High tech or old school? Working out in 2018
I’m an old fashion girl at heart
Friday mornings are my favorite. Not only is it the start of the weekend, it’s the day I teach a group fitness class. I love the happy energy created when people come together for a workout. Laughter, silliness, movement.
But times are changing, and new gadgets and virtual options for workouts have me pondering the pros and cons of technology in fitness and what that means for working out in 2018.
Wearable technology is one of 2018’s top three fitness industry trends. While FitBit has been around for more than a decade, newer biometric devices give the consumer options. Motiv monitors eight metrics through a ring, Spire monitors breathing in addition to steps, and “hearable” headphones use artificial intelligence to coach you through a workout.
Virtual streaming workout programs are also growing. Some are free and others rather pricey.
Peloton has transformed the old-school idea of a stationary bike workout into a fast-growth business worth over $1 billion, and now offers streaming classes without leaving home. But the bike costs about $2,000, and the monthly subscription is $39.
Just last month, Mirror announced that it raised $13 million to bring its product to market. The company has developed a responsive device that looks like a full-length mirror and will stream a range of on-demand personalized workouts, including yoga, Pilates, cardio, strength, and boxing to your home without the bulk of big equipment like bikes and treadmills. The cost of the Mirror has yet to be released but my guess is that it will also come with a high price tag.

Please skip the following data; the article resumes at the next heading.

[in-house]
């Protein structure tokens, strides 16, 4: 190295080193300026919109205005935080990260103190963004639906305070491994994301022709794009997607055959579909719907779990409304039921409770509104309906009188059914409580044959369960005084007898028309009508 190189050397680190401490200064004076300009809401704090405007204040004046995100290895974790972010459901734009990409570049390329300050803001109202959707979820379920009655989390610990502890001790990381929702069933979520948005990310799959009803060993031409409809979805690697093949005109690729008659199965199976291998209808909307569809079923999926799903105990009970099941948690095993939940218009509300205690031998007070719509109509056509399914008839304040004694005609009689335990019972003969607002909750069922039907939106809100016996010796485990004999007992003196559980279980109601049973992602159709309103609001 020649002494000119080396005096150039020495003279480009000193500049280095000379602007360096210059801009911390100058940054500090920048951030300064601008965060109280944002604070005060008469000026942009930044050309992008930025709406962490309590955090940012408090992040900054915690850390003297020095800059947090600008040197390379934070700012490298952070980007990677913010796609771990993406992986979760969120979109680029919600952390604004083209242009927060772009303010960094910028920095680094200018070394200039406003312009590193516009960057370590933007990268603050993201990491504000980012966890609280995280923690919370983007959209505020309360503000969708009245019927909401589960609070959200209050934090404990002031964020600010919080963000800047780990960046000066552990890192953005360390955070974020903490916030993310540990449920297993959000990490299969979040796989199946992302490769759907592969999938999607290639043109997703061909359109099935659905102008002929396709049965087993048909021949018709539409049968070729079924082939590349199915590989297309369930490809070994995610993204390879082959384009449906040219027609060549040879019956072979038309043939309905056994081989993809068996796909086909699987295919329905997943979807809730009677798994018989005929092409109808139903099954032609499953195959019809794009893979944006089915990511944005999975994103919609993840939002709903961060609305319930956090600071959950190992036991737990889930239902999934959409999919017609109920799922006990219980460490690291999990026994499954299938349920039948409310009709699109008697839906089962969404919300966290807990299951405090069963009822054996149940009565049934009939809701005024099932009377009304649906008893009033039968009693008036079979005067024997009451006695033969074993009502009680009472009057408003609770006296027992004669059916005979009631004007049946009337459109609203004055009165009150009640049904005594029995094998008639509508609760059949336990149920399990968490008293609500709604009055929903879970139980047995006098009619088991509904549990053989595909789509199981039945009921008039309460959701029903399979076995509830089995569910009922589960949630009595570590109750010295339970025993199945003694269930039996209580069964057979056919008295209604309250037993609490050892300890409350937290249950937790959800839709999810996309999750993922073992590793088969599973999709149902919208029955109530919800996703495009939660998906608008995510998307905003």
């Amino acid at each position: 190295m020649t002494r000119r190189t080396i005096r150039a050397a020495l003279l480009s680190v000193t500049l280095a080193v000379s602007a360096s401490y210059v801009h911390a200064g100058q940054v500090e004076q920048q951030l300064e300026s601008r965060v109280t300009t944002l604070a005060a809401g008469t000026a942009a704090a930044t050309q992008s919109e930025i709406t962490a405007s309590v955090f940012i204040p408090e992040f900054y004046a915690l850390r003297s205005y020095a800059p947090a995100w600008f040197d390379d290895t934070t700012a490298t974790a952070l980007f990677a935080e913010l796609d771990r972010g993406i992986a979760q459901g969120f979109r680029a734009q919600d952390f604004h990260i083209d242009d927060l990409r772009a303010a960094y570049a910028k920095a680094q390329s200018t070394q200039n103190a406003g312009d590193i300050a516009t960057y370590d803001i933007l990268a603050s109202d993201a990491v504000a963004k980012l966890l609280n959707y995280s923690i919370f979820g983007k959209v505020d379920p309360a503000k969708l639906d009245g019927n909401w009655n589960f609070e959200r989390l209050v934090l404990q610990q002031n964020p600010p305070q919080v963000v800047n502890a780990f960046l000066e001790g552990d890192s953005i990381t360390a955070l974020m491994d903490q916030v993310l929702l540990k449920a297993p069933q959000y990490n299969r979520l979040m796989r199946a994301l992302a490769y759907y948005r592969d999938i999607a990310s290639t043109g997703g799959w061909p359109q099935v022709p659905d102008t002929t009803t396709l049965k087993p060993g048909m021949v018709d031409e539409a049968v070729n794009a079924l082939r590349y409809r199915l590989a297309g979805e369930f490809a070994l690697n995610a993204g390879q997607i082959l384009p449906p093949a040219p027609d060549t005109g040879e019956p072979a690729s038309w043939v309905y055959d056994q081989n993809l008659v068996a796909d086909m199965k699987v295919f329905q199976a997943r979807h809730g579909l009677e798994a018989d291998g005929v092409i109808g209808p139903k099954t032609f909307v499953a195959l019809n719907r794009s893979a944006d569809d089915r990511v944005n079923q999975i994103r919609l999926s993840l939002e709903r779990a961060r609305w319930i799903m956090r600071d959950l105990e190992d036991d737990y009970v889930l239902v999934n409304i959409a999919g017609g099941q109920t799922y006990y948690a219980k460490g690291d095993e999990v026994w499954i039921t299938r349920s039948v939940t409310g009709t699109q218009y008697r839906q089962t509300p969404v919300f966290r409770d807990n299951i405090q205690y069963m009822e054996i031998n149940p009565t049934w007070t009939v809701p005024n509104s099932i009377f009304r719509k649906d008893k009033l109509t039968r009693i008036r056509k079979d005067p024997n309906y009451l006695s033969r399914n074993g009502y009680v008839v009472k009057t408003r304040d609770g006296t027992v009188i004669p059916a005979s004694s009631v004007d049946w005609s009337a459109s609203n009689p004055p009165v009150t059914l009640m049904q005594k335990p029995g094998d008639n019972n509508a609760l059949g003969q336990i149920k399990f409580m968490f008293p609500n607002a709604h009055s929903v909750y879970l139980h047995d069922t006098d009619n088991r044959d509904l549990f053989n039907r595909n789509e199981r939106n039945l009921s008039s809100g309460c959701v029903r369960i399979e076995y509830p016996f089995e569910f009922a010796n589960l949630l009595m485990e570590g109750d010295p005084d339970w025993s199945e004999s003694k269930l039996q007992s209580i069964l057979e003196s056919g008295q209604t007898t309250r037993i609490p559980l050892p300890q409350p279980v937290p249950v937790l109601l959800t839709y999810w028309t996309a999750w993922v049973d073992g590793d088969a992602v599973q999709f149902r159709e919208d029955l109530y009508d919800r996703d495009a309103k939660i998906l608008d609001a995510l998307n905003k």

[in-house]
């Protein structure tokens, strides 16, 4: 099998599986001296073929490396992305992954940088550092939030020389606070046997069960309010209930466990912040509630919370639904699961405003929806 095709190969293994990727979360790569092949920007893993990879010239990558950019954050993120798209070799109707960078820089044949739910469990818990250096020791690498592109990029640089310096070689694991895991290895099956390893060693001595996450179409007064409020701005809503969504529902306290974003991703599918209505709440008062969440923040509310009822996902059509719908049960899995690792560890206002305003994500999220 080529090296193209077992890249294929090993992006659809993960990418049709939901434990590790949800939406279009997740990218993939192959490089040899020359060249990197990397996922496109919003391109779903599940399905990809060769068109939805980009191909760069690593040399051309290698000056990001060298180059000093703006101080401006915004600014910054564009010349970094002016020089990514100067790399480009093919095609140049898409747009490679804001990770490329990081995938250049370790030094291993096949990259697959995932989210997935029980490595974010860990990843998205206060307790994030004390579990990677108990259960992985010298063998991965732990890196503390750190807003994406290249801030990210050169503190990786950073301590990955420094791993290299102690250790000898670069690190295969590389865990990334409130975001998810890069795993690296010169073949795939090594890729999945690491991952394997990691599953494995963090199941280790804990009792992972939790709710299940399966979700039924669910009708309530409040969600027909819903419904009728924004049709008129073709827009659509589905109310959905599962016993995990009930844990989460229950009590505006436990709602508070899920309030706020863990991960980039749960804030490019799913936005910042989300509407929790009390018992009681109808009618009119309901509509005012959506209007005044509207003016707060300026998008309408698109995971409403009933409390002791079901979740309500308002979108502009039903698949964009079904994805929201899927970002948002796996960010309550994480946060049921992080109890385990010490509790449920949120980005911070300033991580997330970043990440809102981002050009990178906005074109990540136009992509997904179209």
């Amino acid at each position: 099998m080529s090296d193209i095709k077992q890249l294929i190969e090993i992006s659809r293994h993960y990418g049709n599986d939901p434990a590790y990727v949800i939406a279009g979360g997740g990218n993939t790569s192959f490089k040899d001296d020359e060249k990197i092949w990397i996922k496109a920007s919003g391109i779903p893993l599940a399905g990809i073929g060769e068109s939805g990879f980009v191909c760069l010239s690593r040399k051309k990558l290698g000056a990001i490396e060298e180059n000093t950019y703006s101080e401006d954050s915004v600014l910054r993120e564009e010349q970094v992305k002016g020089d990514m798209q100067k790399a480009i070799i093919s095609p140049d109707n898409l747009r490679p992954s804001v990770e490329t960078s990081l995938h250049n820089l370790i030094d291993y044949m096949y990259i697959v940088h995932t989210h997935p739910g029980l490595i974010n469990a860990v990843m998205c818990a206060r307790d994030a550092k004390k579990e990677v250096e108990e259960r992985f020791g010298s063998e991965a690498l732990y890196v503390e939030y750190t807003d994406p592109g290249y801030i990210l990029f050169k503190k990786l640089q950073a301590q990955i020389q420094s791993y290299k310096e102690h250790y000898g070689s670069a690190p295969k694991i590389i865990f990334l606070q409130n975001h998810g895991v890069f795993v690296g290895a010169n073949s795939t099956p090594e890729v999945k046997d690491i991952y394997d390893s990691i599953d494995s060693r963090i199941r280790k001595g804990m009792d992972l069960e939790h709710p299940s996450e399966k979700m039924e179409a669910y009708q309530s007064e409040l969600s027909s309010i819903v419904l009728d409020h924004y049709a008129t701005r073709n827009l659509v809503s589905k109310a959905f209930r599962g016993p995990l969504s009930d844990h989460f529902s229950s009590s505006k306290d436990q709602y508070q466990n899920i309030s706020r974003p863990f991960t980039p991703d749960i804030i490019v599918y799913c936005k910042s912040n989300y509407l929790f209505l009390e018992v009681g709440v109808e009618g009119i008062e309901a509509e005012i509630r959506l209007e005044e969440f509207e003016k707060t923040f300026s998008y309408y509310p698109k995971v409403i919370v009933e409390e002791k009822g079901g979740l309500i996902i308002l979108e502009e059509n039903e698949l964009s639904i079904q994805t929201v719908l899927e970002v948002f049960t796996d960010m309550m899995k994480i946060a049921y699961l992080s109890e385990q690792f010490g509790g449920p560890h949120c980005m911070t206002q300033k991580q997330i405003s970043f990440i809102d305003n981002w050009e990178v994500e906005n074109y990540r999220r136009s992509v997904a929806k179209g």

Not every technology-inspired workout comes with a cost though. Subscriptions for streaming classes such as Gaia, Les Mills, and Beach Body offer a variety of options. You can even tap into some free fitness options online, such as The Walking Book Club, our online community of book lovers in sneakers. We connect through email, Facebook and Zoom.
There are certainly multiple “pros” to technology in fitness.
Biometrics are great for accountability and assessment. When I work with clients on Healthy-Body, these devices can help us set goals and track progress.
Options for exercise at home also provide flexibility and time savings – getting several hours back into your schedule can be a big boost to overall happiness and health.
But do these advances replace the benefits of physical face-to-face connection? I guess this is where I’m an old fashion girl, because I believe real human interaction still has a huge role to play.
When I teach group fitness or take a walk with a friend, friendship grows, connection and community deepen, laughter occurs, and sweaty hugs can be exchanged. None of this is possible with apps, devices or pricey equipment alone. For me, real smiles from real faces beat technology every time.
I like technology as a supplement, not a replacement. We can use it to make exercise easier, more efficient, and more likely to happen at all. But as Robert Waldinger, Director of the Harvard Study of Adult Development, says, “Good relationships keep us happier and healthier. Period.”
What about you? How does technology fit into your recipe for a Healthy-Body Happy-Mind?